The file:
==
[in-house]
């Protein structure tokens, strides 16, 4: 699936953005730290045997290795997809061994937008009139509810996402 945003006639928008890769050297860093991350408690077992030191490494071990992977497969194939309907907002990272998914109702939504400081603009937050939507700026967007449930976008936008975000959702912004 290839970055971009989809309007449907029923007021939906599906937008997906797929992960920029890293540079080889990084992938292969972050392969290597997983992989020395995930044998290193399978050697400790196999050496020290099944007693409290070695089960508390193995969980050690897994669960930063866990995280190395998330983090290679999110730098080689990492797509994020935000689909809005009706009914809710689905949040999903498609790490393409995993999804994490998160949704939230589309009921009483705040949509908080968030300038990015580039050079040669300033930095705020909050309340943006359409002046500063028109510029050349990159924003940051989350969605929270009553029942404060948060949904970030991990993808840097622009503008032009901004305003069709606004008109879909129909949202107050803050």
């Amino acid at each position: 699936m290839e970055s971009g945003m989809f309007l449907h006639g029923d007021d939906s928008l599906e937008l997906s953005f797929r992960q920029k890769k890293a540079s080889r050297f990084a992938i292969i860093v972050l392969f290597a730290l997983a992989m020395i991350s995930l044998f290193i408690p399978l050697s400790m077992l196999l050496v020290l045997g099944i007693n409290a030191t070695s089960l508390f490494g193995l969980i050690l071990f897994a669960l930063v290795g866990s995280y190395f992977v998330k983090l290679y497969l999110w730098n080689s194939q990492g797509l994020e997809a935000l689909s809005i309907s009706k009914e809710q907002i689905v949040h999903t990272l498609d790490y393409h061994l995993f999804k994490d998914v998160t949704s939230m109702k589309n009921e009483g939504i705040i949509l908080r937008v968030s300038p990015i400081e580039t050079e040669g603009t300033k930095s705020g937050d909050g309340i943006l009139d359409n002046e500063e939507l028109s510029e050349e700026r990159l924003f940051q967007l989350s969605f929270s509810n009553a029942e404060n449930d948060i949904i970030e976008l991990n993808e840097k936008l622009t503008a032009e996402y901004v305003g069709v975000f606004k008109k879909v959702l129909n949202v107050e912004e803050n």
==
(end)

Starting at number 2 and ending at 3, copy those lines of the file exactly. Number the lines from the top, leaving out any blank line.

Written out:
């Protein structure tokens, strides 16, 4: 699936953005730290045997290795997809061994937008009139509810996402 945003006639928008890769050297860093991350408690077992030191490494071990992977497969194939309907907002990272998914109702939504400081603009937050939507700026967007449930976008936008975000959702912004 290839970055971009989809309007449907029923007021939906599906937008997906797929992960920029890293540079080889990084992938292969972050392969290597997983992989020395995930044998290193399978050697400790196999050496020290099944007693409290070695089960508390193995969980050690897994669960930063866990995280190395998330983090290679999110730098080689990492797509994020935000689909809005009706009914809710689905949040999903498609790490393409995993999804994490998160949704939230589309009921009483705040949509908080968030300038990015580039050079040669300033930095705020909050309340943006359409002046500063028109510029050349990159924003940051989350969605929270009553029942404060948060949904970030991990993808840097622009503008032009901004305003069709606004008109879909129909949202107050803050």
């Amino acid at each position: 699936m290839e970055s971009g945003m989809f309007l449907h006639g029923d007021d939906s928008l599906e937008l997906s953005f797929r992960q920029k890769k890293a540079s080889r050297f990084a992938i292969i860093v972050l392969f290597a730290l997983a992989m020395i991350s995930l044998f290193i408690p399978l050697s400790m077992l196999l050496v020290l045997g099944i007693n409290a030191t070695s089960l508390f490494g193995l969980i050690l071990f897994a669960l930063v290795g866990s995280y190395f992977v998330k983090l290679y497969l999110w730098n080689s194939q990492g797509l994020e997809a935000l689909s809005i309907s009706k009914e809710q907002i689905v949040h999903t990272l498609d790490y393409h061994l995993f999804k994490d998914v998160t949704s939230m109702k589309n009921e009483g939504i705040i949509l908080r937008v968030s300038p990015i400081e580039t050079e040669g603009t300033k930095s705020g937050d909050g309340i943006l009139d359409n002046e500063e939507l028109s510029e050349e700026r990159l924003f940051q967007l989350s969605f929270s509810n009553a029942e404060n449930d948060i949904i970030e976008l991990n993808e840097k936008l622009t503008a032009e996402y901004v305003g069709v975000f606004k008109k879909v959702l129909n949202v107050e912004e803050n």